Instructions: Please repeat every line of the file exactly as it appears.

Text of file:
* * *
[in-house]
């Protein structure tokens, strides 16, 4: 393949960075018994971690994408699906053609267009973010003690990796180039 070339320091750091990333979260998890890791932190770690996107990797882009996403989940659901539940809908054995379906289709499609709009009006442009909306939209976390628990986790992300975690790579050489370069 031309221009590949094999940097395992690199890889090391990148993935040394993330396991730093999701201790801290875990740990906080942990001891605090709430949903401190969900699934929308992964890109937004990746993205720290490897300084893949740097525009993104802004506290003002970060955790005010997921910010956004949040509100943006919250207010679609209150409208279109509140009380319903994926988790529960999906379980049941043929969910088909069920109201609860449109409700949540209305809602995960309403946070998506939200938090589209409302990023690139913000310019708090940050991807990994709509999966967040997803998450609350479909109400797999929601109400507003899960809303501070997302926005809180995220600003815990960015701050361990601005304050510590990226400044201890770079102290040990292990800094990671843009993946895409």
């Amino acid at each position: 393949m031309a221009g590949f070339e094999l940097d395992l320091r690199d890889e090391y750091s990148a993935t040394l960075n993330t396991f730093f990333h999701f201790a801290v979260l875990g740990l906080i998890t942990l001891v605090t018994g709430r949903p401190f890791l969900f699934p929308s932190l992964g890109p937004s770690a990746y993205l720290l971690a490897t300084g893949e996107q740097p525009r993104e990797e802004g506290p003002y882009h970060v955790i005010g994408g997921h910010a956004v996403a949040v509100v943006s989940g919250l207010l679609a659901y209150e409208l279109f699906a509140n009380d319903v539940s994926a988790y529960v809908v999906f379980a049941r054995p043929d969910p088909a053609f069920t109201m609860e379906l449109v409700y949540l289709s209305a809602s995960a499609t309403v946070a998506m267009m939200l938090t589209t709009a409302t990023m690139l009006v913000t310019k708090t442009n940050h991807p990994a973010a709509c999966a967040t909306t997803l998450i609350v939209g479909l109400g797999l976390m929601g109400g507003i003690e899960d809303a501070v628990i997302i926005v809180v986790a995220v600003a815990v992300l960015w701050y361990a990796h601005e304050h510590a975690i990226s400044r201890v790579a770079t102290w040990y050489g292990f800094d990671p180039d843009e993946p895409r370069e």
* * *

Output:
[in-house]
């Protein structure tokens, strides 16, 4: 393949960075018994971690994408699906053609267009973010003690990796180039 070339320091750091990333979260998890890791932190770690996107990797882009996403989940659901539940809908054995379906289709499609709009009006442009909306939209976390628990986790992300975690790579050489370069 031309221009590949094999940097395992690199890889090391990148993935040394993330396991730093999701201790801290875990740990906080942990001891605090709430949903401190969900699934929308992964890109937004990746993205720290490897300084893949740097525009993104802004506290003002970060955790005010997921910010956004949040509100943006919250207010679609209150409208279109509140009380319903994926988790529960999906379980049941043929969910088909069920109201609860449109409700949540209305809602995960309403946070998506939200938090589209409302990023690139913000310019708090940050991807990994709509999966967040997803998450609350479909109400797999929601109400507003899960809303501070997302926005809180995220600003815990960015701050361990601005304050510590990226400044201890770079102290040990292990800094990671843009993946895409």
């Amino acid at each position: 393949m031309a221009g590949f070339e094999l940097d395992l320091r690199d890889e090391y750091s990148a993935t040394l960075n993330t396991f730093f990333h999701f201790a801290v979260l875990g740990l906080i998890t942990l001891v605090t018994g709430r949903p401190f890791l969900f699934p929308s932190l992964g890109p937004s770690a990746y993205l720290l971690a490897t300084g893949e996107q740097p525009r993104e990797e802004g506290p003002y882009h970060v955790i005010g994408g997921h910010a956004v996403a949040v509100v943006s989940g919250l207010l679609a659901y209150e409208l279109f699906a509140n009380d319903v539940s994926a988790y529960v809908v999906f379980a049941r054995p043929d969910p088909a053609f069920t109201m609860e379906l449109v409700y949540l289709s209305a809602s995960a499609t309403v946070a998506m267009m939200l938090t589209t709009a409302t990023m690139l009006v913000t310019k708090t442009n940050h991807p990994a973010a709509c999966a967040t909306t997803l998450i609350v939209g479909l109400g797999l976390m929601g109400g507003i003690e899960d809303a501070v628990i997302i926005v809180v986790a995220v600003a815990v992300l960015w701050y361990a990796h601005e304050h510590a975690i990226s400044r201890v790579a770079t102290w040990y050489g292990f800094d990671p180039d843009e993946p895409r370069e």